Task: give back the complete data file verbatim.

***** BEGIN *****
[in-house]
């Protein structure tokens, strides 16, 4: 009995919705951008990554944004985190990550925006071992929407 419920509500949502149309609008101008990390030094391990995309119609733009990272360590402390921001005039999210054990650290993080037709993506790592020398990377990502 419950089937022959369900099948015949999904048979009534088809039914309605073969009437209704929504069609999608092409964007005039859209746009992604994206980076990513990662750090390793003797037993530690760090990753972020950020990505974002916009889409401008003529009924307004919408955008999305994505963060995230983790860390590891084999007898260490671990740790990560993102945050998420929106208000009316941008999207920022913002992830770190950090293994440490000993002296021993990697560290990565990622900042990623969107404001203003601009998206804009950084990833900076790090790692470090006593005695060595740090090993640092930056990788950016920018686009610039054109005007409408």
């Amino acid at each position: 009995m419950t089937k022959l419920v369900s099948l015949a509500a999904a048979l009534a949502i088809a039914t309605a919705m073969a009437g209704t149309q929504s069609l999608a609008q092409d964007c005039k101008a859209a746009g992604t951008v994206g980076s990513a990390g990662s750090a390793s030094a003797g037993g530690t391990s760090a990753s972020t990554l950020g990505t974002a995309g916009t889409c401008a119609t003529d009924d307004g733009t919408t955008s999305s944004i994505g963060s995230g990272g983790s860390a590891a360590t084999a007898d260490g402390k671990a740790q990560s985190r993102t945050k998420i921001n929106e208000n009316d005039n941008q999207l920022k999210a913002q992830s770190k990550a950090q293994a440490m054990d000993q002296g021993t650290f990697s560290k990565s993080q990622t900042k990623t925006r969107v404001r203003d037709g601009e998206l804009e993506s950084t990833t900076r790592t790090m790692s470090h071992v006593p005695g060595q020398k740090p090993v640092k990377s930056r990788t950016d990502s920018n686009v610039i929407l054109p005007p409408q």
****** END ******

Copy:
[in-house]
């Protein structure tokens, strides 16, 4: 009995919705951008990554944004985190990550925006071992929407 419920509500949502149309609008101008990390030094391990995309119609733009990272360590402390921001005039999210054990650290993080037709993506790592020398990377990502 419950089937022959369900099948015949999904048979009534088809039914309605073969009437209704929504069609999608092409964007005039859209746009992604994206980076990513990662750090390793003797037993530690760090990753972020950020990505974002916009889409401008003529009924307004919408955008999305994505963060995230983790860390590891084999007898260490671990740790990560993102945050998420929106208000009316941008999207920022913002992830770190950090293994440490000993002296021993990697560290990565990622900042990623969107404001203003601009998206804009950084990833900076790090790692470090006593005695060595740090090993640092930056990788950016920018686009610039054109005007409408």
């Amino acid at each position: 009995m419950t089937k022959l419920v369900s099948l015949a509500a999904a048979l009534a949502i088809a039914t309605a919705m073969a009437g209704t149309q929504s069609l999608a609008q092409d964007c005039k101008a859209a746009g992604t951008v994206g980076s990513a990390g990662s750090a390793s030094a003797g037993g530690t391990s760090a990753s972020t990554l950020g990505t974002a995309g916009t889409c401008a119609t003529d009924d307004g733009t919408t955008s999305s944004i994505g963060s995230g990272g983790s860390a590891a360590t084999a007898d260490g402390k671990a740790q990560s985190r993102t945050k998420i921001n929106e208000n009316d005039n941008q999207l920022k999210a913002q992830s770190k990550a950090q293994a440490m054990d000993q002296g021993t650290f990697s560290k990565s993080q990622t900042k990623t925006r969107v404001r203003d037709g601009e998206l804009e993506s950084t990833t900076r790592t790090m790692s470090h071992v006593p005695g060595q020398k740090p090993v640092k990377s930056r990788t950016d990502s920018n686009v610039i929407l054109p005007p409408q």